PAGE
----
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Meet Orbitz: A New And Greatly Improved Travel Portal

(June 2000)

One of the most anticipated launches is about to occur. No, it's not the space shuttle, but it sure could be out of this world. Meet Orbitz, the website formerly known as T2. T2/Orbitz is a very controversial subject within the travel industry, mainly due to the fact that the web site is jointly owned by five airlines, United, Delta, American, Northwest, and Continental, who have poured at least $100 million into its development. Furthermore, two dozen other airlines are expected to participate in the site as well as various car rental companies and hotels. The site is being marketed as an online alternative to the repressive and limited abilities of Expedia and Travelocity. Orbitz aims to be the online travel "Woodstock," if you will, a place where the hostile traveling public can have more freedom and choices to book travel. Will this site give consumers the ultimate buzz for better deals?

Travelocity Terminator?

Even the T2 code name has been the subject of controversy. Apparently, T2 is supposed to stand for Travel 2, or Travelocity 2. However, some travel industry observers believe T2 stands for "Terminator 2," a referral to the Arnold Schwarzenegger movie about a killer android. According to Boston Consulting Group (BCG), creators of the project, the true real code name for the site is Candu, an acronym reflecting the first letters of the names of the site's airline equity investors -- Continental, American, Northwest, Delta, and United. So, what's in the name Orbitz? Company officials said the name alludes to the site's global reach, advanced technology, and the "fun and adventurousness inherent in travel."

Airline "Cartel"

The fact that it is jointly owned by five airlines, which combined carry about 80% of all air passengers, has the American Society of Travel Agents (ASTA) concerned. In February, ASTA filed complaints with the Department of Transportation (DOT) and the Department of Justice (DOJ) urging a review of the site's plans, particularly with regard to possible antitrust infringement. Then, in May, the DOJ said it would investigate whether the Orbitz site, since it is owned by five major airlines, is anticompetitive.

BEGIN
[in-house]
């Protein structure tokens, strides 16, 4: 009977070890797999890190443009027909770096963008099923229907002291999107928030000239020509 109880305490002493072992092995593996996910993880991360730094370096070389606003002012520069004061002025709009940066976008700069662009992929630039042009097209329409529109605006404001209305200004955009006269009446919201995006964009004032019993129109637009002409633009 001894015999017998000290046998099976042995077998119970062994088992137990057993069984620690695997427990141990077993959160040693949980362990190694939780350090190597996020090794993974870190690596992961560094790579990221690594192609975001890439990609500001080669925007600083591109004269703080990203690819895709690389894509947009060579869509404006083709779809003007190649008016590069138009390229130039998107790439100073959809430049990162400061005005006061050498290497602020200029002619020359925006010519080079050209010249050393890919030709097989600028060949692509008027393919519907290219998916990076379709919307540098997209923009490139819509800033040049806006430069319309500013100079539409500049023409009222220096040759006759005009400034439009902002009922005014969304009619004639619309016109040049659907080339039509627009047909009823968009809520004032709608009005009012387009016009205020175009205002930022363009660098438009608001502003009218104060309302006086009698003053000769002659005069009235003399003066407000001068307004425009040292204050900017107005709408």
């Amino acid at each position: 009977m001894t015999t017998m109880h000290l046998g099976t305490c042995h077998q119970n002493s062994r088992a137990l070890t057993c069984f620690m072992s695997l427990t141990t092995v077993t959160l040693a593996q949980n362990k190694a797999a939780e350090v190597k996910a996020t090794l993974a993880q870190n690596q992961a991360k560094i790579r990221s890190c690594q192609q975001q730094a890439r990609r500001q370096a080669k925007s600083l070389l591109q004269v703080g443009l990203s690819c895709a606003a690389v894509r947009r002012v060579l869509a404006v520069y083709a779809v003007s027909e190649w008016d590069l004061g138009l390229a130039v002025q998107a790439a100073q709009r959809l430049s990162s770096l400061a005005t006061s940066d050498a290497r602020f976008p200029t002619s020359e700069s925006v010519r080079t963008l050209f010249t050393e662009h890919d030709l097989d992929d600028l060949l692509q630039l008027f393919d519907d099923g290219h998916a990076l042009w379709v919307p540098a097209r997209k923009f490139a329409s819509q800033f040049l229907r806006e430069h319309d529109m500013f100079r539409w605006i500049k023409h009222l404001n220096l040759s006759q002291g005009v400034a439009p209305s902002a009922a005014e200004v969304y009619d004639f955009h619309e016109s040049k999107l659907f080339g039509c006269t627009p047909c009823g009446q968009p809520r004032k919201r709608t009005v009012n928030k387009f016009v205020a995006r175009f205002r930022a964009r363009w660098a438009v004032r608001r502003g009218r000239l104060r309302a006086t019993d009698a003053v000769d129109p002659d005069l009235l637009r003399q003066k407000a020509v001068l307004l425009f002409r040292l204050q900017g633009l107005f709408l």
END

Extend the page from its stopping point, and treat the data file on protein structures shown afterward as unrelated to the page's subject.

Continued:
Orbitz is such a hot subject that it was mentioned in last week's congressional hearings on the proposed United Airlines/US Airways merger. It was referred to by one congressman as a future "virtual web cartel" for the airlines. No doubt about it, this endeavor has many people asking questions.

However, company officials dismiss these fears, stating they are just another small Internet start-up which will generate revenue by earning commissions on the sale of airline tickets and other travel products. Furthermore, BCG says that they have been "proactively" providing information to the Justice Department for months on the development of the site, including such documents as contracts. They maintain that even though five airlines have an equity stake in Orbitz, they largely have left the site to develop on its own. However, the airline owners do have representatives on Orbitz's board of directors. Furthermore, BCG maintains that the web site is structured in a way, using electronic firewalls, that prevents the airlines from sharing information on clients and fares.

T2 Judgment Day

In a preview to the press last week, the creators of Orbitz gave a demonstration of the site, which is expected to be up and running in several weeks. What does this site have that other online travel sites don't? Actually, it's not what the site has, but rather what it does. The heart and soul of Orbitz is actually a fare search engine created by another company called ITA Software. The ITA search engine is state-of-the-art technology that uses the Worldspan (owned by United Airlines) computer reservations system (CRS) to find and book fares.

In a controlled demonstration to the press, Orbitz consistently displayed more fares from more airlines than its competitors Travelocity and Expedia. For example, in a search for the lowest fare for one person flying one-way from New York to Chicago on June 30, Orbitz found a fare of $191, compared with $254 on Travelocity and $261 on Expedia. Furthermore, T2 pulled up fares from twelve airlines, whereas Travelocity displayed five, and Expedia only displayed three. The website's creators explained that the fare searches displayed by Travelocity and Expedia are restricted because their search algorithms are limited.

Lastly, Orbitz officials expect the site to have a positive cash flow within twelve to eighteen months of its launch. If Orbitz lives up to all the hype, it's apparent that the consumer will have a new and improved way to book online travel that not only shows more choices but also steps up the competition for the rest of the online travel booking services to improve their product -- a definite win-win for travelers.

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